Canal Lachine Bridge
Montréal, Québec, Canada
Submitted By: Parsons
Owner: Ministry of Transportation of Quebec
Lead Design Firm: Parsons
General Contractor: KPH Turcot, a joint venture of Kiewit, Parsons and CRH Canada
Engineers: Arup; Exp; WSP
Architect: Civiliti Architects
Fabrication: Cherubini; VSL
Special projects are built from good decisions, and the Canal Lachine cable stayed bridge—the symbolic centerpiece of the $1.3-billion Turcot Interchange reconstruction project in Montreal—is such a project.
Matthias Schueller, practice leader for long span bridges at Parsons, which was part of a design-build team hired by the Quebec Ministry of Transportation, had to make several key decisions about design concepts and details. One involved the extradosed design and structural plan for supporting the curving bridge deck: the solution was multiple mini box girders tied together to one very large steel grillage system. He says the design constraints meant that the girders and deck grillage had to bridge a 289-ft-long main span with only a 6.6-ft-deep girder along the deck’s inner curve.
Schueller says that another key decision involved isolating, via a friction pendulum bearing, the substructure from the superstructure so that the deck and the single central pylon from which the cables radiate act together in a unit like “a sailing ship.” A third decision involved limiting joints on the bridge deck so that they only occur at the abutments, which was intended to help protect the box girders and other components from moisture and to lower maintenance costs, he points out.
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The bridge pylon is 131 ft tall. Five northbound lanes stretch out 1,141 ft while the four southbound lanes extend 1,194 ft.
In service since 2020, the bridge and overall Turcot Interchange replace structures that were built in the 1960s. The new interchange and bridge are supposed to spark the transition of primarily industrial sections of the city to mixed work, living and recreational areas.
The pandemic, as well as a six-week government shutdown in early 2020 that included all Quebec construction, could have played havoc with the schedule, but did not.
Much of the basic structure was already in place, so COVID-19 only delayed pavement work and affected the procurement of certain items such as cable stays produced in Spain. Impacts to the bridge and other project work were limited, however, and only pushed back final project completion to August 2021 from June, says Sébastien Djan-Chékar, construction manager for Kiewit, which along with Parsons and CRH Canada formed the general contractor team.
“The client was extremely happy that the loss of a spring season didn’t delay the project longer,” adds Parsons project manager Jihad Riachi.
Compared to problems imposed by the COVID-19 delay, larger complexities existed in minimizing impacts to the daily passage across the site of 300,000 vehicles and 50 trains while providing enough space to build the new interchange.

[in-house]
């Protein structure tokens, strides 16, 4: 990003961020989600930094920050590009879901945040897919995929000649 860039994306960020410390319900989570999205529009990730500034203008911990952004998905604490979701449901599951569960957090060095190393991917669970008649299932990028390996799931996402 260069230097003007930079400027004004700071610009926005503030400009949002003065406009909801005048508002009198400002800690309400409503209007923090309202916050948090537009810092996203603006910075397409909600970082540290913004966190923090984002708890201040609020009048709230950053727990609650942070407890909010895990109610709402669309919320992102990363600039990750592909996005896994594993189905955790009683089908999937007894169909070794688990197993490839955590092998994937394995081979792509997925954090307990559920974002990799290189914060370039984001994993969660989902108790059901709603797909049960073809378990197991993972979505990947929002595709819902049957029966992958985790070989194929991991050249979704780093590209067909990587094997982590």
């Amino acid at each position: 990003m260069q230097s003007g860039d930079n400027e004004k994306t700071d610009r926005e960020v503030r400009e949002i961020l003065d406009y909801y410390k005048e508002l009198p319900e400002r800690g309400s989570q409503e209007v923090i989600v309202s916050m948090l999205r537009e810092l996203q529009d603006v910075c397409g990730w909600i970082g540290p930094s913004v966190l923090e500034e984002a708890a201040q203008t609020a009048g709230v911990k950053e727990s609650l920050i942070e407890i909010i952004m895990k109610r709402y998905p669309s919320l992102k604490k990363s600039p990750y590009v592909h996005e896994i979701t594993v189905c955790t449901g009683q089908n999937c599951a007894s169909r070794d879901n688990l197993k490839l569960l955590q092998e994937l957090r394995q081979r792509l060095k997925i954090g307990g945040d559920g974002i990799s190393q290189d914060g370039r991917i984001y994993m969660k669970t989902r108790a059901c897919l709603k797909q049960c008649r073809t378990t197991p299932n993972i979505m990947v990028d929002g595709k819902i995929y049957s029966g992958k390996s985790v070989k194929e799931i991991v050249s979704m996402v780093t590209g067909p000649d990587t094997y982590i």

The new bridge deck had to be built partly within the footprint of the existing bridge. The bridge deck was 25 m above the canal because of tall vessels that used it at the time.
The new bridge pylon (above) was lifted into place and the deck was built beneath and beside active traffic, requiring many temporary structures and a temporary opening in the deck for an existing bridge pier (below).
Photos courtesy KPH TURCOT
But building the new bridge close to and partly beneath the old one forced the project team to make many calculations regarding temporary loads and to juggle traffic management needs with phased construction.
Essentially, the team designed and built two types of bridges: a standard bridge on piers during phased construction and another that later became the functional, final configuration with cable stays. That included optimizing design of the cross frames to sustain loads during different phases, says Kiewit’s Djan-Chékar. A 3D model of existing and proposed structures was built to identify potential conflicts and to allow for precise work and phasing.
The team decided to build the new northbound deck first, next to and under the existing northbound structure. Special lift plans were developed to erect girders from beneath parts of the existing structure.
One unusual aspect of the project was that an opening had to be left in the new bridge’s deck framing during construction for one of the existing bridge piers.
There were other interesting problems, says the project team. Design calculations were performed to study the structural stability so that traffic could be transferred to the new bridge before the main pylon and cable stayed system was in place. Also, demolition with old and new structures so close to each other had unique challenges.
Temporary supports were constructed for demolition equipment and concrete rubble. A large mobile steel deflector had to be fabricated to protect new structures, while an ice bridge was built to access sections of the work.
Originally planned more than 15 years ago, the Turcot Interchange reconstruction program was one of the largest in the transportation ministry’s history, and the product of many good decisions.